(zō’ pritz) Equations that express the partition of energy when a plane wave impinges on an acoustic-impedance contrast. In the general case for an interface between two solids when the incident angle is not zero, four waves are generated: reflected P-wave and S-wave and transmitted P-wave and S-wave. The partition of energy among these is found from four boundary conditions which require continuity of normal and tangential displacement and stress. Using the symbols given in Figure S-12, Snell’s law states:
this defines all angles. For an incident plane P-wave of unity amplitude, the continuity conditions yield the four Zoeppritz equations shown in Figure Z-1.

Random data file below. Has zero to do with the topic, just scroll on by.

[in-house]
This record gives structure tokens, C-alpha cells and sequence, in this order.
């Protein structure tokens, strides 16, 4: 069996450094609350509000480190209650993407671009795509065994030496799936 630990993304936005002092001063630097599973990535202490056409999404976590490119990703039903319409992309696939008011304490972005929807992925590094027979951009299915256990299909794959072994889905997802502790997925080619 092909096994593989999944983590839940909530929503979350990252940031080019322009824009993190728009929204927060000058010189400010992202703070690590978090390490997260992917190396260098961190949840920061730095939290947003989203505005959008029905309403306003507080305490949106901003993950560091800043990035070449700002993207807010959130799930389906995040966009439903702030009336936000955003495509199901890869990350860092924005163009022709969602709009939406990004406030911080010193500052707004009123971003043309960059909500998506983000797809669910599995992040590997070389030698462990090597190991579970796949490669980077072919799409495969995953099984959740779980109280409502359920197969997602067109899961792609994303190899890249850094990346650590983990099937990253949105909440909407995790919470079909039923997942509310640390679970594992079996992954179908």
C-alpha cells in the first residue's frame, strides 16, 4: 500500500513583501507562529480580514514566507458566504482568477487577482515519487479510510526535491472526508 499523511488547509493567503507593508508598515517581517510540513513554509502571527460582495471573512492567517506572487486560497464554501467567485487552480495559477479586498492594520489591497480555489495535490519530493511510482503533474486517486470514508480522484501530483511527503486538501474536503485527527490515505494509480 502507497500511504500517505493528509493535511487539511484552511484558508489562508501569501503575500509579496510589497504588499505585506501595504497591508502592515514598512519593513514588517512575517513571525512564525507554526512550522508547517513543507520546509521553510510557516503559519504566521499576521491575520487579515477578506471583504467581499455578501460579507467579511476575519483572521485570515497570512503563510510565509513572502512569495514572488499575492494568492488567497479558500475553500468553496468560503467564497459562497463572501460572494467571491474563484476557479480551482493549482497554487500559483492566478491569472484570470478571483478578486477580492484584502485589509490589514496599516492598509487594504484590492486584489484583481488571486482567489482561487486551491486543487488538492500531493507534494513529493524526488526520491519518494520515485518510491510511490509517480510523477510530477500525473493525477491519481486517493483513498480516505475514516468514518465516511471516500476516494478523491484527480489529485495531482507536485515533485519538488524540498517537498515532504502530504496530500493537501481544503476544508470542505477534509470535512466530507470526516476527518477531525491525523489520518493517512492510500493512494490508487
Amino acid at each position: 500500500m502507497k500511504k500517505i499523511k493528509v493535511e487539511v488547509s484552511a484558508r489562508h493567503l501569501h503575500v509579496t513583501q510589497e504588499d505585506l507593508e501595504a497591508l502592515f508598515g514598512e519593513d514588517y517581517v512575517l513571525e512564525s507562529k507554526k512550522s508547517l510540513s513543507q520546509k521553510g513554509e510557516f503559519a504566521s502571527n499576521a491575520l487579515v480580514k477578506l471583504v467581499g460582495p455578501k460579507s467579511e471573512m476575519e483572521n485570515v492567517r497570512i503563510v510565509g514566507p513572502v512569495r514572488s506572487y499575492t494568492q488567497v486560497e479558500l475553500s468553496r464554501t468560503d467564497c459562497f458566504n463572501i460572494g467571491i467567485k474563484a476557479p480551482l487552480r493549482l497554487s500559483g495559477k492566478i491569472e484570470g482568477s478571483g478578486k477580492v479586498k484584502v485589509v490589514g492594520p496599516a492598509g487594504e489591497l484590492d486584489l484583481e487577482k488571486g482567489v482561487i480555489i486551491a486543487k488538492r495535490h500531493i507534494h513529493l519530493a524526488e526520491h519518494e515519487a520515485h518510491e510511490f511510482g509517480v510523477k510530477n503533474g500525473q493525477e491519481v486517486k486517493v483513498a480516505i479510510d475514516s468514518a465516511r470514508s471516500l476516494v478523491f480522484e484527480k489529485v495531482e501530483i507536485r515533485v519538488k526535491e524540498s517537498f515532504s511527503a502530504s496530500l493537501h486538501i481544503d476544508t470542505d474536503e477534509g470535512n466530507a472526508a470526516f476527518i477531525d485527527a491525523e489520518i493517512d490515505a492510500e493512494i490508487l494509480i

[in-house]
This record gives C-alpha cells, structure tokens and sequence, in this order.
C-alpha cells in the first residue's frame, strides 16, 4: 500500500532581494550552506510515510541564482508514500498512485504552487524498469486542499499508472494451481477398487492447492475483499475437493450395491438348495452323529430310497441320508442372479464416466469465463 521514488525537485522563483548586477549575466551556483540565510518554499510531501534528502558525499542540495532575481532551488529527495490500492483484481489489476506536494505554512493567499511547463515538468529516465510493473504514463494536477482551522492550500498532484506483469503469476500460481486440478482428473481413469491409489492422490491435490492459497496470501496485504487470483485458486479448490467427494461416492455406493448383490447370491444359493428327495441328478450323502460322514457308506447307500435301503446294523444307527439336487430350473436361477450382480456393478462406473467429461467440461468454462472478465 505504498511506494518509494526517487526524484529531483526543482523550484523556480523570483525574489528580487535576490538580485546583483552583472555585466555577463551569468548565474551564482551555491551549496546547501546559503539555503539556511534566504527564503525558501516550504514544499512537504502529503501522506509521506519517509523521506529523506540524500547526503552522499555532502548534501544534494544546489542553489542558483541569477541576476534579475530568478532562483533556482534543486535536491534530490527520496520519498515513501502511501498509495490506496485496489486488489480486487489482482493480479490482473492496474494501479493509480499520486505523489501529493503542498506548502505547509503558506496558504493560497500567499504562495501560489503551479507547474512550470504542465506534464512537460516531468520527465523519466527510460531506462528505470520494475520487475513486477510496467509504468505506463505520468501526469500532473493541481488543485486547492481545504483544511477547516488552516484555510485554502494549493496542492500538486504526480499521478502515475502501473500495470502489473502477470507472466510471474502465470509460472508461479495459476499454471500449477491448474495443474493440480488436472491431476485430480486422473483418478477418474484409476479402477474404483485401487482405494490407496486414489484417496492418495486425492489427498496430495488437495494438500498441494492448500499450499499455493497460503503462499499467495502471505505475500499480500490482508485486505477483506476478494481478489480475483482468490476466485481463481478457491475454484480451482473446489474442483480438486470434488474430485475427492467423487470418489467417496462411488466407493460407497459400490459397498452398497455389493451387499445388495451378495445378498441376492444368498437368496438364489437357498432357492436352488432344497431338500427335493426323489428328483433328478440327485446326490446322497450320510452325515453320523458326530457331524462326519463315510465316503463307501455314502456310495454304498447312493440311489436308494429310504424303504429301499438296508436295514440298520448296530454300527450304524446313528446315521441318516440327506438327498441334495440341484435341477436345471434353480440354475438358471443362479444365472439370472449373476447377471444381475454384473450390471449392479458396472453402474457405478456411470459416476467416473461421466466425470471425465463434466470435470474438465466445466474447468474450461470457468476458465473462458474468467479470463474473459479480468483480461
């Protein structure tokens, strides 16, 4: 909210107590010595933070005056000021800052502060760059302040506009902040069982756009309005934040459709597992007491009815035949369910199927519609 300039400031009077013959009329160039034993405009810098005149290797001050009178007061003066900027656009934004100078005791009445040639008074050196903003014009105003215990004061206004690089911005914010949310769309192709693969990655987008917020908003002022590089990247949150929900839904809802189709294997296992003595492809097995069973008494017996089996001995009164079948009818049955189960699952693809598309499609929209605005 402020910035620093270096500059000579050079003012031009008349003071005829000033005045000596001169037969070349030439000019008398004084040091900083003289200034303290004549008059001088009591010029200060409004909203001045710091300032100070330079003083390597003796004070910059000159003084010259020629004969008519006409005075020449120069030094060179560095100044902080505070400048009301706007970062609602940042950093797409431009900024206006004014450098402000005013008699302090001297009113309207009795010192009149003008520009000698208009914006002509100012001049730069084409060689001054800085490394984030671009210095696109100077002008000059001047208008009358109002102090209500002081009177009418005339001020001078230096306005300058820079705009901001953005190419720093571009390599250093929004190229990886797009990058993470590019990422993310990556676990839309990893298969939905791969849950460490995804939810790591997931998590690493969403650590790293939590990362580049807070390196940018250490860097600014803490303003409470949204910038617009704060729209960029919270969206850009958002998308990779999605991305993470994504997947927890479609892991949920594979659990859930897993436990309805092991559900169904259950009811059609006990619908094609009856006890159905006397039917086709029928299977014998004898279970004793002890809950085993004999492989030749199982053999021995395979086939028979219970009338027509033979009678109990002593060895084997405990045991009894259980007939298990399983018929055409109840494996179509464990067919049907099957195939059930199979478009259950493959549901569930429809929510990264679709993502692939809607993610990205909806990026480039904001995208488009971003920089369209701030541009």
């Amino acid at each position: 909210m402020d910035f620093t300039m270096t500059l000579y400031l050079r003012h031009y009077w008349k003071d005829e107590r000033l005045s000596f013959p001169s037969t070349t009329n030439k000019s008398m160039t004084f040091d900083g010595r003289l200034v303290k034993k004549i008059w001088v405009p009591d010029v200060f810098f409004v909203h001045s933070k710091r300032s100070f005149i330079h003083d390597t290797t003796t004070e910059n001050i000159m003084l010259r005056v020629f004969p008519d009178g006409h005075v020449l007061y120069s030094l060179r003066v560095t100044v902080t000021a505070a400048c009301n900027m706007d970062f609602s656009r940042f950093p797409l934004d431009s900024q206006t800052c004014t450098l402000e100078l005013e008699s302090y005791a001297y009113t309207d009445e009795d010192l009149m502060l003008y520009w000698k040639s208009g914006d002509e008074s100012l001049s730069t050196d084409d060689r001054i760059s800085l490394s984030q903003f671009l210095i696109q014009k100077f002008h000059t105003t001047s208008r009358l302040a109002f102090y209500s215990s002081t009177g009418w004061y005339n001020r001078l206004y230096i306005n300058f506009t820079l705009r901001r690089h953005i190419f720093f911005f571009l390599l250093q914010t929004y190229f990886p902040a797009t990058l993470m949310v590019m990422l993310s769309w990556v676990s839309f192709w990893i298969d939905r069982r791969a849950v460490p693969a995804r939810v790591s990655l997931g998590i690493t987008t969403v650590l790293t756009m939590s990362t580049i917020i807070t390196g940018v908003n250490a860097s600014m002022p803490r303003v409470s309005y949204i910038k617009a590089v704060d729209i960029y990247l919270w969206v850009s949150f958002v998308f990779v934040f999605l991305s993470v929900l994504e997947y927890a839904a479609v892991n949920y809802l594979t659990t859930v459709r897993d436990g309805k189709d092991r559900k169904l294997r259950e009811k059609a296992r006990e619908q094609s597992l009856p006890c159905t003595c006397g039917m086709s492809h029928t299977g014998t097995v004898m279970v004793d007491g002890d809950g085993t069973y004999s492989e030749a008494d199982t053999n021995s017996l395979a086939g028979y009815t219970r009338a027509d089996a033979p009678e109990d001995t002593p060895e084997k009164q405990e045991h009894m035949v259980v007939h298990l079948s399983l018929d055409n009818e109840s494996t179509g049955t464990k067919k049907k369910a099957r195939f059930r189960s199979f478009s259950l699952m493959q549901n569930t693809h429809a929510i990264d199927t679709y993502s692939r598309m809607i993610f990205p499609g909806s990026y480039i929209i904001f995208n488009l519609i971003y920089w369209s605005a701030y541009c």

Figure Z-1 also shows the variation of energy with angle for several sets of parameters. Beyond the critical angles for P- and S-waves, the respective refracted waves vanish. The increase in reflection energy near the critical angle is sometimes referred to as the wide-angle phenomenon and is sometimes exploited in seismic surveying. The same relationships in terms of potentials are called Knott’s equations. See Sheriff and Geldart (1995, 73–75). Because no provision was made in the equation’s derivation for the head waves, these equations do not give head-wave amplitudes or correct values beyond the critical angle.